The first set had its own space-excursion, as a straight-forward “Ghost” grew outwards in scope, then seamlessly merged with the primordial soup of “My Left Toe.”  In the middle of the first set, Phish set their controls for the heart of the sun, morphing from a fast-paced rock-groove into a slower arrhythmic pattern that suggested a voyage to the other side. Page layered walls of sound that supported the jam, while Fishman flowed with all sorts of polyrhythms. A magnificent showcase of one of the band’s current foci, they wasted no time merging with the infinite, dripping into “My Left Toe” without anyone really noticing. A free form jam, itself, it has no set pattern but for a drum beat and some distinct guitar groans. Deep into space exploration, Trey looped one pattern while adding others; Fish played a shimmering ever-shifting beat; Page’s favored sound over melody; and Mike blended his notes in a non-linear pattern. The band took a high dive into celestial sludge before emerging with the heavy opening of “Free,” back in the era when “Free” was still a legitimate piece of improv. The thick groove showcased Trey’s classic “millennial” style, moving from searing sheets of resounding terror into growling leads. With the end of tour within reach, Phish rejected complacency in favor of cerebral creativity – good to the last drop.

Fall '99 (Unk)

Fall '99 (Unknown)

Phish stepped back into the cosmic realm at the beginning of the second set, combining “Limb By Limb” and “2001″ into 35 minutes of millennial madness. Slaughtering the typically complex “Limb” jam with super-glued communication. Just before the band collectively peaked, they descended from their melodic heights into a darker, rhythmic milieu.  Fish kept the polyrhythms flying at lightning speed, as Trey and Mike’s dark interplay led the band down the road less traveled. Creating an abstract sonic brew, Phish embarked on a distinctly ’99-esque segment of improv that the band absolutely annihilated – you can hear the response from the crowd on tape.  Effortlessly re-merging with “Limb’s” cathartic theme, the band – and specifically Trey – smashed the peak of the jam to smithereens, leaving approximately 17,500 jaws firmly lying on the arena floor.

Fall '99 (Unk)

Fall '99 (Unknown)

Trey joined Fish’s ending drum solo, and as the song formally ended, Trey continued his pattern over a blanket-like ambiance that the rest of the band instantly created.  Oozing back into a quiet jam that suggesting “Limb’s” rhythmic structure, Phish began to build a spacescape whose intensity and stature grew with each passing moment. Entering a gorgeous plane, Fishman faded his drum beat in, the lights came up, and the arena lifted off into the tour’s last “2001.”  Leaving the laid back grooves in the summer amphitheatres, this version took off with a faster pace and an enhanced zest. After joining the dance party with a series of choppy funk licks and leads, and once the the band locked into some full-on grooves, Trey left his axe behind, hopping onto his mini keyboard. He immediately complemented Page’s Rhodes with staccato patterns he might play on guitar. Mike and Fish pulsated consistently, never coming apart, providing the adhesive for the top-layer experiments.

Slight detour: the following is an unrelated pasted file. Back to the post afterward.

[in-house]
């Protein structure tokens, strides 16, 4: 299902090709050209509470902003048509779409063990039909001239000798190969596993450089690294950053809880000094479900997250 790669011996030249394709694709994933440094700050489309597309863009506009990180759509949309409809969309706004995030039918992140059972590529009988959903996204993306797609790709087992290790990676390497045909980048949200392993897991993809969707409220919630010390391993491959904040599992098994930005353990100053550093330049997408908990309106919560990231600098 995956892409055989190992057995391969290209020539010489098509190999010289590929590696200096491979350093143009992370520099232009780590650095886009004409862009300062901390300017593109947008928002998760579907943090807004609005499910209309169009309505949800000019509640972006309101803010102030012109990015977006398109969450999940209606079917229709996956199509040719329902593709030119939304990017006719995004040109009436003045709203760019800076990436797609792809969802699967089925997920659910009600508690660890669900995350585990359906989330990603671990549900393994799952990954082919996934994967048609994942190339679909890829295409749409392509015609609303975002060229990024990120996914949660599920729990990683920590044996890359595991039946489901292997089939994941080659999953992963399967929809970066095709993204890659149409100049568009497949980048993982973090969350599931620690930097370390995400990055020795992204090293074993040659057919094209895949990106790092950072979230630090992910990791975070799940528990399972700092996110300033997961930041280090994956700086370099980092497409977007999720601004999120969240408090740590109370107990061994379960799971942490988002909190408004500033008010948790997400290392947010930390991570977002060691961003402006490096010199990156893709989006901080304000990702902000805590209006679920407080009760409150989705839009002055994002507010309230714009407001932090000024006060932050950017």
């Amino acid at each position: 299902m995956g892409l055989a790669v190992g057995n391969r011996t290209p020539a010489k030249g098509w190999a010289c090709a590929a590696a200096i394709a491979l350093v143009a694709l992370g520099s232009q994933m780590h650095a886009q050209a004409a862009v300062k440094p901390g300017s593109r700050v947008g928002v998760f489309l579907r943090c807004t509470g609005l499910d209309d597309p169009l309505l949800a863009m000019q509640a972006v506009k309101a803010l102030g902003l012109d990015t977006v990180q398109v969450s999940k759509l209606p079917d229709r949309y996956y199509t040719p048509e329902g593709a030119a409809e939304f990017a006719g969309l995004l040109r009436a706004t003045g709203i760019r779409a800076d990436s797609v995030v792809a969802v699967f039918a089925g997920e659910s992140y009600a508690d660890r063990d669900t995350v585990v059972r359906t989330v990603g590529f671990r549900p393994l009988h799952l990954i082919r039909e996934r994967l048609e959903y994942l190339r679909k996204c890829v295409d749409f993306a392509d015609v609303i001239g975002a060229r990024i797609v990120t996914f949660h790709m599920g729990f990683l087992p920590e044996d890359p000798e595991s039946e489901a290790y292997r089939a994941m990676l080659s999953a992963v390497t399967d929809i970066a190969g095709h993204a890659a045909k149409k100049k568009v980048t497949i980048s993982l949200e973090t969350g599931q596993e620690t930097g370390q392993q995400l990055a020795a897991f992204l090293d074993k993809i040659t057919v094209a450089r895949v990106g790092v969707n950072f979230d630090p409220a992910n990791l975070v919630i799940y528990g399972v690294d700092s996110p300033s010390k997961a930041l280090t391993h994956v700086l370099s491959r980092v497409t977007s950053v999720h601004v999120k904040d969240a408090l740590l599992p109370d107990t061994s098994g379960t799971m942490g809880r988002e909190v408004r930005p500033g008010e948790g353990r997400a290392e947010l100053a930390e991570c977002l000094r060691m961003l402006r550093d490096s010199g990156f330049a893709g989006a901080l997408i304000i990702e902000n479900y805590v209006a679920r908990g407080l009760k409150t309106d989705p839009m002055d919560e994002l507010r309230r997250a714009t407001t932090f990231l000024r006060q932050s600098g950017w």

1999-10-09moTrying all his tricks, Trey used his keyboard proficiently and enhanced the groove with an array of sounds and effects. But once the band passed through the song’s first theme, he stuck to his guitar. Mike’s super-sized bass patterns dominated the second half of the piece, as Trey and Page wrapped slick melodies around them. Thumping throughout the arena, his diverse lines led the band away from clap-able rhythms into alternate grooves during this “2001″ marathon that lasted almost 20 minutes.

Segueing into “Disease,” Phish’s space-camp ended for the evening, as they closed the show with the energetic anthem followed by “Simple” and “Loving Cup.”  But our galactic treks in both sets comprised the enduring memories from this night in Albany ten years ago.

Winged music note=====

Jams of the Day: 10.9.99

Ghost > My Left Toe > Free” I

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Limb By Limb > 2001 > Disease” II

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=====

DOWNLOAD OF THE DAY:

10.9.99 “Knickerbocker” Arena, Albany, NY < Torrent

10.9.99 “Knickerbocker” Arena, Albany, NY < Megaupload

The "Knick" Today

The "Knick" Today

This is the typically darker and more exploratory first night of Phish’s two-night finale to Fall ’99. Getting to some spaced-out jams, the band showcased their abstract millennial sound that grew throughout the tour.  A great setlist with great playing – good stuff all around.

I: Punch You In the Eye, Wilson, Guyute, Ghost > My Left Toe > Free, Sparkle, Possum

II: Limb By Limb > Also Sprach Zarathustra*> Down with Disease > Wading in the Velvet Sea, Simple, Loving Cup

E: Slave to the Traffic Light

*Trey on keys for part of jam

Source: Unknown